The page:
The disconnect between the business analyst and the testers/developers is reflected in the Given-When-Then community. Business Analysts often do not see the feature files and do not fully understand the process. They see no value in cucumber, seeing it as a test automation tool.

The result is a void.

To fill this void developers create processes that appeal to developers because they tell the business analyst how the developers think the business analysts should do their jobs. Event Storming and Example Mapping are popular for training courses and conferences. They are fun, active facilitation processes. They are easy to learn and obvious, creating complex outcomes. They also fail to meet the needs of business analysts who by their very nature operate in the complicated space of documenting and defining complicated systems. Business Analysis requires the application of structured learning techniques that require study and practice to master.

The tragedy is that Given-When-Then has created a bigger void.

Agile was created by studying those who “do it and help others do it”, except in the case of business analysis where developers make stuff up for business analysts to do… Where the observers, not the doers, define the process.

The tragedy of Given-When-Then: Finale

Ideally we will realise that Given-When-Then is a tool for describing the interactions, state and behaviour of systems. We will realise that describing data and calculations using the Given-When-Then format leads to tragedy, and will create and popularise tools and approaches using Excel to document examples.

The Given-When-Then community will reach out to the business analysis community and listen, listen to their issues, listen to their needs. They will discard their pre-conceived solutions and collaborate to create tools that bridge the communication gap between business analysts and development teams.

When we have more than a hammer, we will see that the world is made up of more than just nails.

Acknowledgement: This post was inspired by an e:mail discussion about cucumber. The discussion helped me realise that Given-When-Then is as much of a hindrance in some contexts as it is a help in other contexts.


Managing Serendipity.

Yesterday I was chatting to Marc Burgauer when one of us said “Leaders need to be facilitators, not decision makers.” Marc tweeted this and a small conversation ensued. Although a small thing, it is an example of many of the innovations that I have been involved in. Two or more people come together, have a conversation and as the result of the conversation, a new idea pops up. Whilst the romantic image of the lone inventor locked in their laboratory (USA) or garden shed (England) might make for good stories, my experience is that the water cooler is a much more fertile environment for innovation.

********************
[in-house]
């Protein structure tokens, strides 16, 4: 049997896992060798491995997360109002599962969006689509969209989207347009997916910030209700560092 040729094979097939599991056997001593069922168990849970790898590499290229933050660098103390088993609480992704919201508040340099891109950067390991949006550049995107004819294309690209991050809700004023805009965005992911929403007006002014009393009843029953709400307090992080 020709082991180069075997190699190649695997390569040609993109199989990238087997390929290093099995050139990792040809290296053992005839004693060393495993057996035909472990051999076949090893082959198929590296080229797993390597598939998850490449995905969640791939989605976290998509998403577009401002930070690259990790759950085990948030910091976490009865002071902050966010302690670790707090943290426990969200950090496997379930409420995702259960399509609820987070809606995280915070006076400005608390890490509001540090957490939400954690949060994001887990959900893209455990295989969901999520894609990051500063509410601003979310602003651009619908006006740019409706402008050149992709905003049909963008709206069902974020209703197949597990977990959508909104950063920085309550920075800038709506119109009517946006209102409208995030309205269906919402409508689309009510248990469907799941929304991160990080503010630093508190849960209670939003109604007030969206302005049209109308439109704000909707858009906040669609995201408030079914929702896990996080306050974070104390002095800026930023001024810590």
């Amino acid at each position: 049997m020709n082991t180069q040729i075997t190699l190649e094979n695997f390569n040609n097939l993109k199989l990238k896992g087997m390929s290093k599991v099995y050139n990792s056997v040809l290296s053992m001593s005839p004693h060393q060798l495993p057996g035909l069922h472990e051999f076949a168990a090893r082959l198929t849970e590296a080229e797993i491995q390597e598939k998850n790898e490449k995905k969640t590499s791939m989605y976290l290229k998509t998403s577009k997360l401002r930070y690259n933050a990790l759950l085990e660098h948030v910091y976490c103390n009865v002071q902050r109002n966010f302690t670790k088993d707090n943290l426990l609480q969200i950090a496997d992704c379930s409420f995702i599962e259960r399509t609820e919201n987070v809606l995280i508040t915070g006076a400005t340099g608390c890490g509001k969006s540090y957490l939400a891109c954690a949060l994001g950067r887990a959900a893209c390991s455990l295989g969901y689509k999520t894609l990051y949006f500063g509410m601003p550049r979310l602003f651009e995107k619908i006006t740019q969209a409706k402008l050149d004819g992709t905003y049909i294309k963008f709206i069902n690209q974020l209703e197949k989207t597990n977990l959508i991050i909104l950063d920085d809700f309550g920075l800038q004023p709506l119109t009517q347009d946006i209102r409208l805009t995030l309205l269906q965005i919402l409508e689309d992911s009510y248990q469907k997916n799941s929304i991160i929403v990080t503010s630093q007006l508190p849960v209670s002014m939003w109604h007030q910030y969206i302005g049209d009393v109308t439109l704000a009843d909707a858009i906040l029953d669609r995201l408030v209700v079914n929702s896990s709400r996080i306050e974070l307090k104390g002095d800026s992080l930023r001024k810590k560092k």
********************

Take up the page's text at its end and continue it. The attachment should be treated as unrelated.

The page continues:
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Many executives leave serendipitous conversations to chance, hoping that they will happen naturally. Other executives manage for serendipity, creating environments that increase the chances of it happening (or altering the dispositionality of the fitness landscape for those of a Cynefin persuasion).

At Agile2008 in Toronto I spent the first two or three days catching up with people to find out what they were up to and what they were interested in. On the last day I introduced people to each based on the things I’d discovered in the first few days. It was a selfish experiment to see if I could spark some innovation and I had the hope that someone would contact me with some cool new idea that one of the conversations had produced. Like many poor scientists, my follow up was, well, poor and so I do not know what came of the experiment. I still like to introduce people, it saves me the hassle of learning from both parties and then distilling their separate ideas into something new.

When Skype moved its London office from our tired old building to a new one of glass and polished stone, Mark Gillett has chance encounters in mind. The Skype office in London was spread over three floors linked with a flourish by an elegant spiral staircase at its heart. It was not possible for two people to pass without engaging with each other. Furthermore, coffee and tea were in two different kitchen spaces on the opposite sides of the social spaces, forcing people to cross the central line. All of this was deliberately designed by Mark to increase collisions,  ad-hoc conversations and ‘nudge’ more and better (quality) interaction and team cohesion. As for Mark, his status in the organisation dictated he have a corner office on the top floor but he chose an office on the middle floor, close to its heart (staircase). This afforded him the opportunity to engage in ad-hoc conversations and de-mystyfy the ‘layers’ as the organisation scaled.

Friday over lunch, Mark Thias introduced me to Proxfinity, one the startups he works with. Proxfinity offers a badge to be worn at conferences that informs you when people with similar interests are nearby. Imagine walking through your office at work and the badge beeps to tell you that a fellow BDD enthusiast is nearby. A tool to build communities of practice and help automate serendipity in your organisation.

I have worked in offices where you can get from your desk to the outside without bumping into another person. Offices where social spaces are off the beaten track and hard to find. Pretty offices where the workers are forced to bend their way of working to the building. Offices where interaction only occurs deliberately.

As an executive,it is your responsibility to understand how the work gets done so that the space it occurs in helps rather than hinders. As an executive, it is your responsibility to create an environment where innovation can flourish. As an executive, it is your responsibility to create chance encounters.